View from the Wings
Tod Johnston and Trudy Dunn
His Majesty's Theatre
REVIEW: DAVID ZAMPATTI
Maybe it's the fate of showbiz kids to watch their parents do their stuff until one day the parents turn around and watch them do it.
In their sweet and entertaining View from the Wings, Tod Johnston and his sister Trudy Dunn complete that unbroken circle for their folks.
To hear them tell it, though (and I don't doubt they're being straight with us), life in their family was a lot less fraught than some other entertainment dynasties.
Mum, of course, is the legendary Jill Perryman, and Dad the respected dancer and choreographer Kevan Johnston, but the impression their kids give is of a lively, loving couple as determined to lead a healthy, happy family life as they were to follow their stars.
There were lots of hotel rooms and shifting schools in their childhoods but it sounds like a life of adventure more than dislocation. When the family did settle down, there were lines to learn and routines to work out even while Dad mowed the lawn.
The kids remember the little things of family life away from the stage with just as much affection, such as Kevan putting a bit of tin roofing outside the bedroom window so Jill could hear the sound of the rain she loved falling on it.
The memories were wonderful, and so were the songs. Sometimes raids on the Great American Musical Songbook can leave me squirming for some courage and imagination but, in this case, the selection was legitimate.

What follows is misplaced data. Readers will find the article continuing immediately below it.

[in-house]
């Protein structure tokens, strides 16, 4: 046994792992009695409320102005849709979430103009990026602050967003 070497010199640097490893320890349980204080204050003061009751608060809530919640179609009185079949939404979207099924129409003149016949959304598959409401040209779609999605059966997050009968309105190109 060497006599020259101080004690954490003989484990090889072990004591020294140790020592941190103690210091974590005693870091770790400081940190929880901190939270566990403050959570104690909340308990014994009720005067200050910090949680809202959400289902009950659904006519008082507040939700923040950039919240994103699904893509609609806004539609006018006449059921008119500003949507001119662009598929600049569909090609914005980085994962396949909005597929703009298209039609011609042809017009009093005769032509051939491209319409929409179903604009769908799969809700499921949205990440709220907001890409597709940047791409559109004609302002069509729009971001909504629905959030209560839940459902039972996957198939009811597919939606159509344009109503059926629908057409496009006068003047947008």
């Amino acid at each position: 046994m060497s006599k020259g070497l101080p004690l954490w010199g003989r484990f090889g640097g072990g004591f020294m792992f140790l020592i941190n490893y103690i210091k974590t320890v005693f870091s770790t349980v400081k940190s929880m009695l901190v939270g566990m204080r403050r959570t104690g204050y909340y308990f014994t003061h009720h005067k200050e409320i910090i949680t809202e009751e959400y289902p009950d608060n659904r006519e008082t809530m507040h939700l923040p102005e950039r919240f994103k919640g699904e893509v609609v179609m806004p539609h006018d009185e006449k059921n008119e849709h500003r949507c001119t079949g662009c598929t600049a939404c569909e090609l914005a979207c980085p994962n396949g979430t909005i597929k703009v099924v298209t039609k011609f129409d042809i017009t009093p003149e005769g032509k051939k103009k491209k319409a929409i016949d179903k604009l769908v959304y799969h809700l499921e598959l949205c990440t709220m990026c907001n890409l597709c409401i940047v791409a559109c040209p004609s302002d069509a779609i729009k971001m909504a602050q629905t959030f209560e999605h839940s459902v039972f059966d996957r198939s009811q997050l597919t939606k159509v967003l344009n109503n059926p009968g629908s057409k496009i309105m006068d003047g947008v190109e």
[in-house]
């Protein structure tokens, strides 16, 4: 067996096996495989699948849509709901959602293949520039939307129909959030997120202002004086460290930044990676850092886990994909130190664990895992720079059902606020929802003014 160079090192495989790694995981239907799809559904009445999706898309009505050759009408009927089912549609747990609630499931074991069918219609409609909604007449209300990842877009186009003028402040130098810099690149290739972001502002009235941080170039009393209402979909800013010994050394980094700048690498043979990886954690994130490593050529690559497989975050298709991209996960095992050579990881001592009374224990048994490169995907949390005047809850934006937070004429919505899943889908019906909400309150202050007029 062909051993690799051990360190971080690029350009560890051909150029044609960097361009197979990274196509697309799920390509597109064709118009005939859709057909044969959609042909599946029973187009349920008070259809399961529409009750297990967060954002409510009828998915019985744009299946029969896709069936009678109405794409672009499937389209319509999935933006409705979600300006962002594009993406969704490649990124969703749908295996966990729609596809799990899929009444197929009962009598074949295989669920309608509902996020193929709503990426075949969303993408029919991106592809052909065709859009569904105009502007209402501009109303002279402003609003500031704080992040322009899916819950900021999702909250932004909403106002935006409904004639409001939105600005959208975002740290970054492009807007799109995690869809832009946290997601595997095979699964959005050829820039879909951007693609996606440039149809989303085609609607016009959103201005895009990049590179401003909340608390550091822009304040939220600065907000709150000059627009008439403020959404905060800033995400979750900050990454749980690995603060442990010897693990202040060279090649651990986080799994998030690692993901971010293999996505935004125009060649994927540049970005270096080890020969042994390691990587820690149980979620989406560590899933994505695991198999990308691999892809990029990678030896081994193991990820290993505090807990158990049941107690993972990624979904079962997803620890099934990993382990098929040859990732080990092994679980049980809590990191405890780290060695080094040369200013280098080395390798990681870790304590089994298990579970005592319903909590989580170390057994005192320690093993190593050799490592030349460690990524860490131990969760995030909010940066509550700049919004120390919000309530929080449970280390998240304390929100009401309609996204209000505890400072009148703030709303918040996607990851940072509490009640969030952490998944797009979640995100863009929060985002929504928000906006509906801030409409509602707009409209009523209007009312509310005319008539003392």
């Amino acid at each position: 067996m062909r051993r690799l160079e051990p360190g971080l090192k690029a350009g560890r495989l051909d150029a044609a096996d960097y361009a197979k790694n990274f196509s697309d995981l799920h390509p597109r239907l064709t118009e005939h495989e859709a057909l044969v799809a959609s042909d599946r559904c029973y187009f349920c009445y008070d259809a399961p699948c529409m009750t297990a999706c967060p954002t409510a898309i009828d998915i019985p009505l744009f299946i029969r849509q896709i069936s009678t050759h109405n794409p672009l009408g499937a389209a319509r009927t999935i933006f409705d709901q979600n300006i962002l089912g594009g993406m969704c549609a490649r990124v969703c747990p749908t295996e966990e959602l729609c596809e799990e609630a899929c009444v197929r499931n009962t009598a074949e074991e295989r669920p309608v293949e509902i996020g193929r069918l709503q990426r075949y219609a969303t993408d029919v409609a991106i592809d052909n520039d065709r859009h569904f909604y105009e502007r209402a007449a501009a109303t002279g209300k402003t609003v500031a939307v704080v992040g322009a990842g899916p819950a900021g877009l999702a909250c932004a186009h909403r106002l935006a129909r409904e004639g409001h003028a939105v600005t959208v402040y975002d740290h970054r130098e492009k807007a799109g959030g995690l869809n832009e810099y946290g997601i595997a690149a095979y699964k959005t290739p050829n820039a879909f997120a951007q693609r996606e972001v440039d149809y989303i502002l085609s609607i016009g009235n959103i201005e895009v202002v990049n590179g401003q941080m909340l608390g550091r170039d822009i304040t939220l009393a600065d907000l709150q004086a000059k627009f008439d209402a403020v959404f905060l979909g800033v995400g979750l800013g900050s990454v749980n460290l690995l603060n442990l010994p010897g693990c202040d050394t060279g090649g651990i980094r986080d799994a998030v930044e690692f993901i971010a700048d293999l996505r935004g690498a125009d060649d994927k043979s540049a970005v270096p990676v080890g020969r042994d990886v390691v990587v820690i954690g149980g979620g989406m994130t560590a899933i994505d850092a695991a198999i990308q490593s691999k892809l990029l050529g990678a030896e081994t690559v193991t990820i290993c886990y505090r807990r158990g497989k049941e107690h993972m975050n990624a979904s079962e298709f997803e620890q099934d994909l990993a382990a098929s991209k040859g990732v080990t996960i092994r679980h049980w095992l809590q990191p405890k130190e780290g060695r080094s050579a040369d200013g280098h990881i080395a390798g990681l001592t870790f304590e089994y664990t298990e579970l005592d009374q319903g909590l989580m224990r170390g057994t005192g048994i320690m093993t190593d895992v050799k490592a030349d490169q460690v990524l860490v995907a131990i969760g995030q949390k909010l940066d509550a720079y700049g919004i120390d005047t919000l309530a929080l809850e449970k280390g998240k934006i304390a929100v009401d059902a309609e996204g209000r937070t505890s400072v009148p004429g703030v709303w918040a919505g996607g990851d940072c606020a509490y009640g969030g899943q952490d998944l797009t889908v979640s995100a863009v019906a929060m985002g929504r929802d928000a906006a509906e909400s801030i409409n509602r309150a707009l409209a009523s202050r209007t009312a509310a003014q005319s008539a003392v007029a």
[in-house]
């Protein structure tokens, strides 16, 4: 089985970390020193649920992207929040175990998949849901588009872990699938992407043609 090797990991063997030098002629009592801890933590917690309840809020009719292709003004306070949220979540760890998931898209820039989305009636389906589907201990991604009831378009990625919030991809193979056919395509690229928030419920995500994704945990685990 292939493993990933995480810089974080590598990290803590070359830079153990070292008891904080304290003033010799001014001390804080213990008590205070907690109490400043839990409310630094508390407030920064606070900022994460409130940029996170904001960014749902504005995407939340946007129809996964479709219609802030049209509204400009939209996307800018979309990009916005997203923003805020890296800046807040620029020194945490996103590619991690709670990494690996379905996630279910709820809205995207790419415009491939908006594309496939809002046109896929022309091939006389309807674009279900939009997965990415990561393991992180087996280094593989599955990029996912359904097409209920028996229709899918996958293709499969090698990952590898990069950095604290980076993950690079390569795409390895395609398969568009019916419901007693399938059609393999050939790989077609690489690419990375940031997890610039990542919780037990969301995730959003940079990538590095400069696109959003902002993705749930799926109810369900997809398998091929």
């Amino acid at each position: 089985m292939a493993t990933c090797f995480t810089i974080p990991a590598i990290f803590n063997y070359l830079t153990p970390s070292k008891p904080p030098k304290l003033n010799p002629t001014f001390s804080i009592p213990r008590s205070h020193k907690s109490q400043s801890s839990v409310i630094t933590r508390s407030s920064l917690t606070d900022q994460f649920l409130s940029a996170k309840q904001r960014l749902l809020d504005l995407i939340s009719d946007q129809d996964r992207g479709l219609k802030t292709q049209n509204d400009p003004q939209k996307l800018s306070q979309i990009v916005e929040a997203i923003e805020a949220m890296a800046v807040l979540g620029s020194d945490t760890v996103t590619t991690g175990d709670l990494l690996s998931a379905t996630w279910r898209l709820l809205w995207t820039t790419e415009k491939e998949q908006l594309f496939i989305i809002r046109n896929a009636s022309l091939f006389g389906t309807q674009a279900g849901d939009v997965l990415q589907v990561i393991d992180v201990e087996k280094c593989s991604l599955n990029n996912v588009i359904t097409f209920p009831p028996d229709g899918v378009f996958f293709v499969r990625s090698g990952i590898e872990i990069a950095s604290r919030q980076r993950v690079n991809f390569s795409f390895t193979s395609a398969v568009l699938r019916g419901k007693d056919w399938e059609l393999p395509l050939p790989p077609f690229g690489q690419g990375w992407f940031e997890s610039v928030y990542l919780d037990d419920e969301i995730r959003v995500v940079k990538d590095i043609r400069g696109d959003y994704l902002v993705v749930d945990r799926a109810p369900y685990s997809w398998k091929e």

Only one number, Soon it's Gonna Rain, from The Fantasticks, wasn't part of either Jill and Kevan's repertoire. From Hello Dolly to The Lady is a Tramp, we were treated to 17 rolled gold show-stoppers - plus a merry little Christmas number to close the show.
Trudy and Tod are fine performers in their own right, and they did their parents proud. Trudy has her mum's vocal chops and shimmy, and Tod has inherited his dad's cheek and vitality (although, he'd be the first to admit, not his hooves).
Add the stylish accompaniment of Sue Bluck on piano and Wayne Freer on upright bass, and the last Morning Melodies crowd of the year got fine entertainment as well as a window into the life of one of our most accomplished families.I'm sure Jill and Kevan, banished to seats in the dress circle, enjoyed every bit of it.
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